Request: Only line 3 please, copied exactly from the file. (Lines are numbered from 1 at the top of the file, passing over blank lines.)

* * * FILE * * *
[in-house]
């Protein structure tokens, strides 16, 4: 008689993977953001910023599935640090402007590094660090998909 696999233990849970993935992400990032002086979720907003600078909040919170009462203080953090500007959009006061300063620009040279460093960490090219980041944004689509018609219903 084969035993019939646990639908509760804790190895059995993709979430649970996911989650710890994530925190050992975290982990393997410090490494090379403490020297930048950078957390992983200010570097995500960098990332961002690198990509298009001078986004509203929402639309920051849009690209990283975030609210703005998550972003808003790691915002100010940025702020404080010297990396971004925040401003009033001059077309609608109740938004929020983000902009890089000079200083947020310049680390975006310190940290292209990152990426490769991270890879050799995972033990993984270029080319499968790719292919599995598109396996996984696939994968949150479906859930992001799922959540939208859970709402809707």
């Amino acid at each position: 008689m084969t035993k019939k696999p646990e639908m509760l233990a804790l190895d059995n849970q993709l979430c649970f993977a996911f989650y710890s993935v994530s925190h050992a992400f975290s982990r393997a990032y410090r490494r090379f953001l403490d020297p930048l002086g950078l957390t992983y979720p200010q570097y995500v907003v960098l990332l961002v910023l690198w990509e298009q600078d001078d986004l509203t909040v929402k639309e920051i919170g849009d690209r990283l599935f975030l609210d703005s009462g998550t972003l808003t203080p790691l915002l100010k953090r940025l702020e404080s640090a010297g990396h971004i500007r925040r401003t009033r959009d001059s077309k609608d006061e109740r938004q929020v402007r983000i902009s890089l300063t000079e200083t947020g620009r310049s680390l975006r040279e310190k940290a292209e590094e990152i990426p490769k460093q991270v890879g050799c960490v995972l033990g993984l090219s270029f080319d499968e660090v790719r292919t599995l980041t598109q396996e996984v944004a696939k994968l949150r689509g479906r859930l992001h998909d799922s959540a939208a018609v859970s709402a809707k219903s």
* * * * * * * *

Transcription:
């Amino acid at each position: 008689m084969t035993k019939k696999p646990e639908m509760l233990a804790l190895d059995n849970q993709l979430c649970f993977a996911f989650y710890s993935v994530s925190h050992a992400f975290s982990r393997a990032y410090r490494r090379f953001l403490d020297p930048l002086g950078l957390t992983y979720p200010q570097y995500v907003v960098l990332l961002v910023l690198w990509e298009q600078d001078d986004l509203t909040v929402k639309e920051i919170g849009d690209r990283l599935f975030l609210d703005s009462g998550t972003l808003t203080p790691l915002l100010k953090r940025l702020e404080s640090a010297g990396h971004i500007r925040r401003t009033r959009d001059s077309k609608d006061e109740r938004q929020v402007r983000i902009s890089l300063t000079e200083t947020g620009r310049s680390l975006r040279e310190k940290a292209e590094e990152i990426p490769k460093q991270v890879g050799c960490v995972l033990g993984l090219s270029f080319d499968e660090v790719r292919t599995l980041t598109q396996e996984v944004a696939k994968l949150r689509g479906r859930l992001h998909d799922s959540a939208a018609v859970s709402a809707k219903s």